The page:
Re: [cybalist] Adjective First

From: Sergejus Tarasovas
Message: 2086
Date: 2000-04-11

I expect a comprehensive answer from somebody like Piotr, but in case you're unpatient here's a quick-n-dirty answer considering Balto-Slavic: the same as Germanic.
 As for Greek, the order A after N survived only in constructions like ' he: stoa he: poikile:', cf. he: poikile: stoa.
 -----Original Message-----
From: Kraig Hausmann [mailto:hausmann@...]
Sent: Tuesday, April 11, 2000 7:35 PM
To: cybalist
Subject: [cybalist] Adjective First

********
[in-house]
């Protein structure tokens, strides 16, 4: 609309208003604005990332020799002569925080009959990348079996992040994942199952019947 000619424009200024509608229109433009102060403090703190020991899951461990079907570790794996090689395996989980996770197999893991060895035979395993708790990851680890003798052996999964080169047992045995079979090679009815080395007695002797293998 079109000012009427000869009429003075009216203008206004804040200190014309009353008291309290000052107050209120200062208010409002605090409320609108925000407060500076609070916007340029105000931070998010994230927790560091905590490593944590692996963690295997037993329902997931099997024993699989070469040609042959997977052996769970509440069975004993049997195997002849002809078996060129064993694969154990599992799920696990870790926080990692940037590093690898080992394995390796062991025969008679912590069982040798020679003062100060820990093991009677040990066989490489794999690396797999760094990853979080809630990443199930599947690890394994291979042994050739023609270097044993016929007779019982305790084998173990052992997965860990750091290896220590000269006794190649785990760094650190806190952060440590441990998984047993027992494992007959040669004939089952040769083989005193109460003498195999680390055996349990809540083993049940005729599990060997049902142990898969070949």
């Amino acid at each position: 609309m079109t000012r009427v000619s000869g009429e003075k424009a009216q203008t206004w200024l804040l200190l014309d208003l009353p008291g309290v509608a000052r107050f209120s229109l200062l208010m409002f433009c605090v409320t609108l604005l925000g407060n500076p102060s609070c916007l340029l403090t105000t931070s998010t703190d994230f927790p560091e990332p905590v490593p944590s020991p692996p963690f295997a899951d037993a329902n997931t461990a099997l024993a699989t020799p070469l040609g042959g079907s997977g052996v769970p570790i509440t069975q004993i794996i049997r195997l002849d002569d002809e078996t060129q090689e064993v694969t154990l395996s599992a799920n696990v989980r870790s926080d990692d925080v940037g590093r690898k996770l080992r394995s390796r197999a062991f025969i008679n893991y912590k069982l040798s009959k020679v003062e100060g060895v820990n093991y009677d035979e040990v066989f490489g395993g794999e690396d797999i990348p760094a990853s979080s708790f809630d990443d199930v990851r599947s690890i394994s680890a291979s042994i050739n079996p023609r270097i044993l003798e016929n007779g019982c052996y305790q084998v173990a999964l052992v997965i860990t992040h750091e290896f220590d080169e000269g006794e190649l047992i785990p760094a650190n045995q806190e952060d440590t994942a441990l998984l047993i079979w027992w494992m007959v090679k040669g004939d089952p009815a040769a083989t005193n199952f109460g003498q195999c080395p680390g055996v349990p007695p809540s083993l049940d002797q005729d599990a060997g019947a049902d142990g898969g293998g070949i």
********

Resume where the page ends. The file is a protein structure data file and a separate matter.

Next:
I'm a non-linguist who's very much interested in IE languages.  I'm actually more of a polyglott.  I have always found the adjective first word order of Germanic languages to be quite an interesting anomaly, since as you know all the other IE languages typically have the adjective after the noun it modifies.  I'm not sure, but classical Greek's default order may have been adjective first also.  I know that Chinese has the modifier first also.  I'm intrigued as to why Germanic does this.  Do the Slavic and Baltic languages do this?  Does Finnish?  Is it possible that this word order came about when the Proto-Germanic language made contact with a non-IE that had adjective word order first?  Thanks.  Kraig.